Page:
Pope Francis said the church has the right to express its opinions but not to "interfere spiritually" in the lives of gays and lesbians, expanding on explosive comments he made in July about not judging homosexuals.
In a wide-ranging interview published Thursday, the pope also said that women must play a key role in church decisions and brushed off critics who say he should be more vocal about fighting abortion and gay marriage.
Moreover, if the church fails to find a "new balance" between its spiritual and political missions, the pope warned, its moral foundation will "fall like a house of cards."
The interview, released by Jesuit magazines in several different languages and 16 countries on Thursday, offers perhaps the most expansive and in-depth view of Francis' vision for the Roman Catholic Church.
The pope's comments don't break with Catholic doctrine or policy, but instead show a shift in approach, moving from censure to engagement.
Elected in March with the expectation that he would try to reform the Vatican, an institution that many observers say is riven by corruption and turf wars, Francis said his first mission is to change the church's "attitude."
"The church has sometimes locked itself up in small things," the pope said, "in small-minded rules."
"The people of God want pastors," Francis continued, "not clergy acting like bureaucrats or government officials."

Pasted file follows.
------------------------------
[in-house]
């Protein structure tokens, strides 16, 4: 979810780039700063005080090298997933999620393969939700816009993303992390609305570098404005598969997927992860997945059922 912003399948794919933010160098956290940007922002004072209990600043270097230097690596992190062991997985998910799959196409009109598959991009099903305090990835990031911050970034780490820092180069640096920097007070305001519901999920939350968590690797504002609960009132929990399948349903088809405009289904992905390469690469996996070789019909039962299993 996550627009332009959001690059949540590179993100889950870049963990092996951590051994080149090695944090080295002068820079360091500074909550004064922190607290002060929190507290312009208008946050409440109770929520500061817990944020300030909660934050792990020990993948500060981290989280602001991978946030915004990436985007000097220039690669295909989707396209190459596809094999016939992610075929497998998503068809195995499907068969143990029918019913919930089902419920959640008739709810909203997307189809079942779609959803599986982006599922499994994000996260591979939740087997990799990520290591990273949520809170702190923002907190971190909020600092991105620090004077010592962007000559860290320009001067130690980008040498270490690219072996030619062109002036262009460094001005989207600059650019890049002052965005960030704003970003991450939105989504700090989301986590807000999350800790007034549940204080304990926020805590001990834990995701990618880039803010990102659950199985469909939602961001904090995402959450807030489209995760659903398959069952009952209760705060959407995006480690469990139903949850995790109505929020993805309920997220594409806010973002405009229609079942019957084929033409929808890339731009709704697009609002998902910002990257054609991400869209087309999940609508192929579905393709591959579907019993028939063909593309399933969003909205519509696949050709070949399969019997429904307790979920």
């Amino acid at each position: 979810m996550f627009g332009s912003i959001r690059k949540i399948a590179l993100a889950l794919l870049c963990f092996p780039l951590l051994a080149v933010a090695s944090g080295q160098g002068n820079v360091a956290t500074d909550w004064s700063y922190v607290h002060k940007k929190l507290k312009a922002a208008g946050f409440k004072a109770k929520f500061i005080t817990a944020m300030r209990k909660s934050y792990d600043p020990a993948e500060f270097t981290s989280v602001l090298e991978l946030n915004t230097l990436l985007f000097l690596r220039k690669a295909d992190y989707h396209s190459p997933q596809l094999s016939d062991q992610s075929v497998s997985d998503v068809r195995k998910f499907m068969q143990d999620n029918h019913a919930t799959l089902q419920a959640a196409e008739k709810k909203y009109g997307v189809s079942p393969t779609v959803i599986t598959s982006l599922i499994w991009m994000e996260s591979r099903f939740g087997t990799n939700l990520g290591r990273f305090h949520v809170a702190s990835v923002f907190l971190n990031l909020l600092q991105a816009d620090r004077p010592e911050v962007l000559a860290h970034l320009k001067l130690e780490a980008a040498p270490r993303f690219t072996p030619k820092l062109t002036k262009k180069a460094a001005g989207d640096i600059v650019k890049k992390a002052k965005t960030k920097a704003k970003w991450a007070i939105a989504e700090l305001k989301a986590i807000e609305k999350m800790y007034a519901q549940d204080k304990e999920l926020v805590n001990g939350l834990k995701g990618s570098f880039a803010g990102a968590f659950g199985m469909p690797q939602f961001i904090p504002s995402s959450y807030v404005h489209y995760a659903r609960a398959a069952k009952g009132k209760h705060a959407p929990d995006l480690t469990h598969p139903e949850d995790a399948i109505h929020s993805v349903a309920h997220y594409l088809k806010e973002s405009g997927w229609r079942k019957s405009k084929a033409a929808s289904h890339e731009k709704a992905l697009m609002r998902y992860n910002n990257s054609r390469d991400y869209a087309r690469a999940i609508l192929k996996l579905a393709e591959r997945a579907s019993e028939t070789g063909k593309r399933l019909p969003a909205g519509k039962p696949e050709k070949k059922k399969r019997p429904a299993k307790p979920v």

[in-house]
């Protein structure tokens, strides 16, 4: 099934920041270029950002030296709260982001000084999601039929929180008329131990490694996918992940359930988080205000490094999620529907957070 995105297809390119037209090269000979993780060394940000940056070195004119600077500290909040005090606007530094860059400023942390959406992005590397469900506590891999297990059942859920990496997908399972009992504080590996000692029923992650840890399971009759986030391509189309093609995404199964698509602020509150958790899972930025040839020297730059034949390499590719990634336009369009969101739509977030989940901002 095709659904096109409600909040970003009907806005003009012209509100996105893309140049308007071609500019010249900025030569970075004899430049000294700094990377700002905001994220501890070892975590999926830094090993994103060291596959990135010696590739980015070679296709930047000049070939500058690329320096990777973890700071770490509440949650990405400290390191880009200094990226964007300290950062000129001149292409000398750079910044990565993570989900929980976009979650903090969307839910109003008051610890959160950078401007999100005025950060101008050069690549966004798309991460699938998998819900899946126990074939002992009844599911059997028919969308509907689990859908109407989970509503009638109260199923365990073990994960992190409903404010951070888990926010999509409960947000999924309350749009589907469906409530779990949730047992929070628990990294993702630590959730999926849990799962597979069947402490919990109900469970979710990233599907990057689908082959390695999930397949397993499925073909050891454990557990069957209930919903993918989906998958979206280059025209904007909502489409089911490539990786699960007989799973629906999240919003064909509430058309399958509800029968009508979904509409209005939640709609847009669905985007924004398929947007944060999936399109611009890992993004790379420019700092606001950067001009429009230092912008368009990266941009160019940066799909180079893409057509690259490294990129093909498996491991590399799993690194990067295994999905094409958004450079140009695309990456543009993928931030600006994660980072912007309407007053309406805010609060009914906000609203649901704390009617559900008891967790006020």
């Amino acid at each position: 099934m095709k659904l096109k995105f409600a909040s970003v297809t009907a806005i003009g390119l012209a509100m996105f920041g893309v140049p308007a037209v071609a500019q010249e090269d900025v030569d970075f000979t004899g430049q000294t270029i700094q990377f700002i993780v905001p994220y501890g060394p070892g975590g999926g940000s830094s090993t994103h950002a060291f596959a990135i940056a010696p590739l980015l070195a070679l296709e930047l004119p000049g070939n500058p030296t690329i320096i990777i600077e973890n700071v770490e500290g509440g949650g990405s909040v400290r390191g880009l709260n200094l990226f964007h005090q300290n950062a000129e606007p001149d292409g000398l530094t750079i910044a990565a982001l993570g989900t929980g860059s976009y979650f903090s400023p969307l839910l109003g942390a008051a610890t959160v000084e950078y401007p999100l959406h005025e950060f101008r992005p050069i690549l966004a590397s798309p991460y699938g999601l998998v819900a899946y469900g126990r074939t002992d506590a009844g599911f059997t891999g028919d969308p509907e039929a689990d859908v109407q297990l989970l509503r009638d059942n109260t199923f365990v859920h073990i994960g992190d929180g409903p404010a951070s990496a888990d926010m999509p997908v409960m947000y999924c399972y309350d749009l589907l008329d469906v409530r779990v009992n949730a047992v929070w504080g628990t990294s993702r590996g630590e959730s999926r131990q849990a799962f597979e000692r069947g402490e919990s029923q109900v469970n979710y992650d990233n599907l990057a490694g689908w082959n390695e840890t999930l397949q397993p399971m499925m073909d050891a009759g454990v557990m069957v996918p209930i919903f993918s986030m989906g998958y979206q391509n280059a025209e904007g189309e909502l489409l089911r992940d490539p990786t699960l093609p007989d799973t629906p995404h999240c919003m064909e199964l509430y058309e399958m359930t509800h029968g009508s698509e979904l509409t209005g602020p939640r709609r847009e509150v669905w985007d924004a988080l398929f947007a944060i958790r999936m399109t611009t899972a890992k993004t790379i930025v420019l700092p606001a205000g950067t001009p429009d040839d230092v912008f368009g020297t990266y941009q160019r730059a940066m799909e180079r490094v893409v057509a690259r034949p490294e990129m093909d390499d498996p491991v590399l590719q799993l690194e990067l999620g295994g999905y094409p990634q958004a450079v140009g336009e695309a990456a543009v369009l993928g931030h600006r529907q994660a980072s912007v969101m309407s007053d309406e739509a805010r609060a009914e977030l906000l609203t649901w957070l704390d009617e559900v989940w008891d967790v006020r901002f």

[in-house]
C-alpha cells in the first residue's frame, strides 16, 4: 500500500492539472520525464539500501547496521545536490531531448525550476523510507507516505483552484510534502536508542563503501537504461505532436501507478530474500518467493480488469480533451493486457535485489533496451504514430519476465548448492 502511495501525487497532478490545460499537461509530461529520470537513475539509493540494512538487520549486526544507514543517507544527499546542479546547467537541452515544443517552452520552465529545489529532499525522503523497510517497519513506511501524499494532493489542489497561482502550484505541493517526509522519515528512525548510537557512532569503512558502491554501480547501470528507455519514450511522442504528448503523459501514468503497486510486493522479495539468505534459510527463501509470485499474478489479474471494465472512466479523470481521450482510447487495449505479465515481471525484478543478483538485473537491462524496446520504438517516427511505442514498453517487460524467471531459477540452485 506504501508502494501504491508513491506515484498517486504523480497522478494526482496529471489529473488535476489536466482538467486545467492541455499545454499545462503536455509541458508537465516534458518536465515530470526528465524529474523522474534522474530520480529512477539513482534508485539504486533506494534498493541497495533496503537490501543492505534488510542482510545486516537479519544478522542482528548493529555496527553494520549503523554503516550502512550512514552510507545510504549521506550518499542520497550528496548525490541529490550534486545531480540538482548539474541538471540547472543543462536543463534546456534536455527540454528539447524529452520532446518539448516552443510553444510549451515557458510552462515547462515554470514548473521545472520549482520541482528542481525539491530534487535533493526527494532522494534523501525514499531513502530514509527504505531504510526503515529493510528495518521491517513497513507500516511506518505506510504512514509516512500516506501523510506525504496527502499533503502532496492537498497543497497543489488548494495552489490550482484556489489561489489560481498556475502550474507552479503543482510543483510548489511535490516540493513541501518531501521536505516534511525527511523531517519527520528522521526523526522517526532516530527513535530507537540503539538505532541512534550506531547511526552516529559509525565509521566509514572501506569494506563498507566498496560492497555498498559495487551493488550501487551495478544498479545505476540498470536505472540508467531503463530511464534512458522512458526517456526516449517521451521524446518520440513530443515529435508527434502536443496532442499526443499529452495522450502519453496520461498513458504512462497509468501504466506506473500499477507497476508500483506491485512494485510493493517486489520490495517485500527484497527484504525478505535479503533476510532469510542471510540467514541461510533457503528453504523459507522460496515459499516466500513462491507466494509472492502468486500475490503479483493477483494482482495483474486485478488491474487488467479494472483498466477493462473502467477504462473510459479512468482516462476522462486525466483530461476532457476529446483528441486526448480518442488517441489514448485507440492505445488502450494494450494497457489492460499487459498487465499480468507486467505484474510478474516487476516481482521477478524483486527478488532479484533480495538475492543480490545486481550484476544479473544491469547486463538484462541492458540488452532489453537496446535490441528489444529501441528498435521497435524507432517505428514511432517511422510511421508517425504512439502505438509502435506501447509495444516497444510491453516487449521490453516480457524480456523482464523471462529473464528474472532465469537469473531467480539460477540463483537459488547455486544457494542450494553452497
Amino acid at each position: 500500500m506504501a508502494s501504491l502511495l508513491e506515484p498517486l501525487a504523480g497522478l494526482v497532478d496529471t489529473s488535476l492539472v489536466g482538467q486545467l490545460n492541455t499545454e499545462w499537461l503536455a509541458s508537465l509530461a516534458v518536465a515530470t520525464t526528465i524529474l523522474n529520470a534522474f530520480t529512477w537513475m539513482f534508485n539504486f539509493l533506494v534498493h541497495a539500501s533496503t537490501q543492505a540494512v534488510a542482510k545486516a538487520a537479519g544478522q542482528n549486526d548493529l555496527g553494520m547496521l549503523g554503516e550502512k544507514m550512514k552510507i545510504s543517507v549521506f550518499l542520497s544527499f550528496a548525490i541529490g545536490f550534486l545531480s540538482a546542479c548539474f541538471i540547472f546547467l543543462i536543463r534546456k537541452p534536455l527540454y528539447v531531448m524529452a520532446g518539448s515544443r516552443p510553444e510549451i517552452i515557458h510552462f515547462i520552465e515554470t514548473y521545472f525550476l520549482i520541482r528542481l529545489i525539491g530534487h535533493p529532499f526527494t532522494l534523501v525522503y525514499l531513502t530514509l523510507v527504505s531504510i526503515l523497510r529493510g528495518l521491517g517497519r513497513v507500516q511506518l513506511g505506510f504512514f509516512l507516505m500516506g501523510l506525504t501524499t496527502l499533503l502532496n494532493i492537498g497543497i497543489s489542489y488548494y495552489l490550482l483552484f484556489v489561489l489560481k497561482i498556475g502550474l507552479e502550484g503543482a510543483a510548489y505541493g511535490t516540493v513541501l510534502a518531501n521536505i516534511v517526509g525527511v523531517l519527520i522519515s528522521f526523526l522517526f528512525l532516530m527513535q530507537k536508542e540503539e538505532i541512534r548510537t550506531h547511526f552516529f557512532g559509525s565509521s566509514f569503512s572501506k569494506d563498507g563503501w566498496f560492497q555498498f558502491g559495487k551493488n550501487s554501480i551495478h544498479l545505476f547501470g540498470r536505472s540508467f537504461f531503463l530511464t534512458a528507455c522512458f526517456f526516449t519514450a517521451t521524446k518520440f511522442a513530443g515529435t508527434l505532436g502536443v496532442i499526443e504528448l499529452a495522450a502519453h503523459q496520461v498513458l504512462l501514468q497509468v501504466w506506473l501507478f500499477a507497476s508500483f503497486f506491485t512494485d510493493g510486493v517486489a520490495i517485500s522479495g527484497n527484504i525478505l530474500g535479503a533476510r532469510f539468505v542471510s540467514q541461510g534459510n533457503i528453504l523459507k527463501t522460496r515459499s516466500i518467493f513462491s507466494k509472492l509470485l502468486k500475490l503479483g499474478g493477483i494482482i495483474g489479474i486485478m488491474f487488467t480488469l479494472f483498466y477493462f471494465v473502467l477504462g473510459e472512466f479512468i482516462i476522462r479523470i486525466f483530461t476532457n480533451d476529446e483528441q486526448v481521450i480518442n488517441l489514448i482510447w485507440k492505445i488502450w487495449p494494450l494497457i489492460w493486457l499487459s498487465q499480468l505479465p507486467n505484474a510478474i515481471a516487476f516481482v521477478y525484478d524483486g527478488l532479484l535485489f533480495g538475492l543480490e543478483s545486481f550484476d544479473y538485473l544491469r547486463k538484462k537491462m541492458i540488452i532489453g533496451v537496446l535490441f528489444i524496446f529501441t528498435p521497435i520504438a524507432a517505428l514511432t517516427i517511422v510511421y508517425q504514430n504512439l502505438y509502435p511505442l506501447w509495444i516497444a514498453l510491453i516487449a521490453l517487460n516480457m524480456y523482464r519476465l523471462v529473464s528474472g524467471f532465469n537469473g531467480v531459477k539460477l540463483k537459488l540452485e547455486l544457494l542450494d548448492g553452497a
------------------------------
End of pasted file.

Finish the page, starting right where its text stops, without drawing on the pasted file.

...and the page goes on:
We asked some Valley Catholics how they felt about what the Pope had to say.
“I just think that he has spoken out, what any good Catholic or any good human being would feel. That you don't try to judge other people, and you accept them at face value,” Joan Keating said.
“This is a central, sort of tenet, of being a Catholic. Being accepting, embracing different people, even though they might be different from you. And also not judging them, not looking at their lives with a judging eye,” Wynne Mancini said.
“There are a lot of younger generation kids that are falling away from the church, when the parishes don't include all the different types of people that we have now. And I think it's excellent the pope is reaching out to include everyone. And it inspires me to be stronger in my own faith,” Kate Sitter said.
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